Sunday January 29, 1:58 p.m.
It was a pretty dreary day yesterday...typical January weather in Toronto. But the Anime Chamberlain picked me up as scheduled to take us both to our mutual friend's potluck party at his apartment in Etobicoke. I had been relieved to hear when our host asked me to bring dessert since I could hop on over to Eglinton Square and pick up some boxes of chocolates at Laura Secord. But Mom would have none of that and instead made a sponge cake for me to take over. In her traditionalist mind, a potluck should consist of homemade, not store-bought, dishes.
Since we were rather early, The Chamberlain and I stopped off at an outlet shop of Mr. Christie's near the Lakeshore which sells bulk versions of their cookies. I ended up buying a large package of Chunks Ahoy chocolate-chip cookies for the parents and me. Looking at the size of those chunks of chocolate made me paraphrase the company's famed catchphrase, "Geez, Mr. Christie, you make good diabetics."
My friends had their potluck in the 1st-floor party room. It turned out to be a reunion of sansei folks from my past. And showing our age, we all got to play Trivial Pursuit 80s, Monopoly, and Scrabble. Those disco-going days are long gone. I didn't get to play Monopoly, but then again, I didn't really want to since it looked those guys were going at it hard and heavy...kinda like a more contentious episode of "The Lang and O'Leary Exchange" on CBC Newsworld...a lot of it due to The Anime Chamberlain who seemed to have inserted himself as negotiations expert/Devil's Advocate. On the other hand, I did enjoy the other two games since they both played to my strengths...a long legacy of crossword puzzles and trivia. Adding those to my old love of things Trek would secure the geek trifecta for me. If Johnny Galecki ever decided to leave "The Big Bang Theory"...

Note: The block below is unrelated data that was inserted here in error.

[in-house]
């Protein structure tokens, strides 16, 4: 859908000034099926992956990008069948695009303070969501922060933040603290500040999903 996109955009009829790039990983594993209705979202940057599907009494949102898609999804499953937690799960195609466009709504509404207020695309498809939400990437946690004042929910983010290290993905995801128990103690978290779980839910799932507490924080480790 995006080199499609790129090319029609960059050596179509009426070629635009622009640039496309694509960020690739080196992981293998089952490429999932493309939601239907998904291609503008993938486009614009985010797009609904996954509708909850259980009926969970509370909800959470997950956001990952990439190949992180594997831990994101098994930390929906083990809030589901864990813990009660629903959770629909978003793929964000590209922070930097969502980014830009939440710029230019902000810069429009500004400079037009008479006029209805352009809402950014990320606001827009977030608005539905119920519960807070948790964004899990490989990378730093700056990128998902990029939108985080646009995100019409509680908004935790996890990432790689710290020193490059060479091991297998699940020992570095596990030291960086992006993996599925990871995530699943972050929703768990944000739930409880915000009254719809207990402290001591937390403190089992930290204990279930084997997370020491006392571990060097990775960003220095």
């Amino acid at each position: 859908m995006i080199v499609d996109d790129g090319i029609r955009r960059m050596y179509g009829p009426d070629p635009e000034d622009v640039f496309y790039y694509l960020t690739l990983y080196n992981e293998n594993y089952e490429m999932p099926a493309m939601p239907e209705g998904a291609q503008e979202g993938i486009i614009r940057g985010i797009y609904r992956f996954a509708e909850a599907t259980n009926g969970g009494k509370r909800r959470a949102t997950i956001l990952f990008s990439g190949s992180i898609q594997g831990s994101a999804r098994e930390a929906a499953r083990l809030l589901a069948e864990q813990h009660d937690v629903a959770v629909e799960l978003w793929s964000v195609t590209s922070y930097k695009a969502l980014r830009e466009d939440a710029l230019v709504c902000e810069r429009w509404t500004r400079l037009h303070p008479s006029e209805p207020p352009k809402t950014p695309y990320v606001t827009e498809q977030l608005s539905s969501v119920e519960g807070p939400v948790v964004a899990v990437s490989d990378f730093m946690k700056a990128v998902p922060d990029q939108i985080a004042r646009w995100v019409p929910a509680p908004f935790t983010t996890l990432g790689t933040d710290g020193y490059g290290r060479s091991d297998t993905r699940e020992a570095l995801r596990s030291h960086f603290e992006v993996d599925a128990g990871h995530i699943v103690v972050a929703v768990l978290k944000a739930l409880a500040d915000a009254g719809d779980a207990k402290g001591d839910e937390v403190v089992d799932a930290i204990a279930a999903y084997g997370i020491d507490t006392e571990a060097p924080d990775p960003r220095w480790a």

Between games and noshing, I had a few good conversations as well with some old friends. I met one who, like me, had her JET and private English-teaching experiences in Japan for several years before returning. And I met a friendly Russian couple of which the wife has been a long Japanophile who had lived in Tokyo for many years and could make a run for my money in Japanese fluency.
As with all of my social circles over the past few decades, food was the centre to attract everyone. In fact, next week, some of these guys are planning to head to arguably the best Japanese restaurant in Toronto, Ematei, for dinner. But unfortunately (or fortunately for my wallet), I have to decline since I have my first Skype lesson with Mr. Moriya here at home.
For today, it's a stay-at-home. I spent an hour thinking about how to present my talk next week at Sam's church, and then my brother's family comes over for dinner.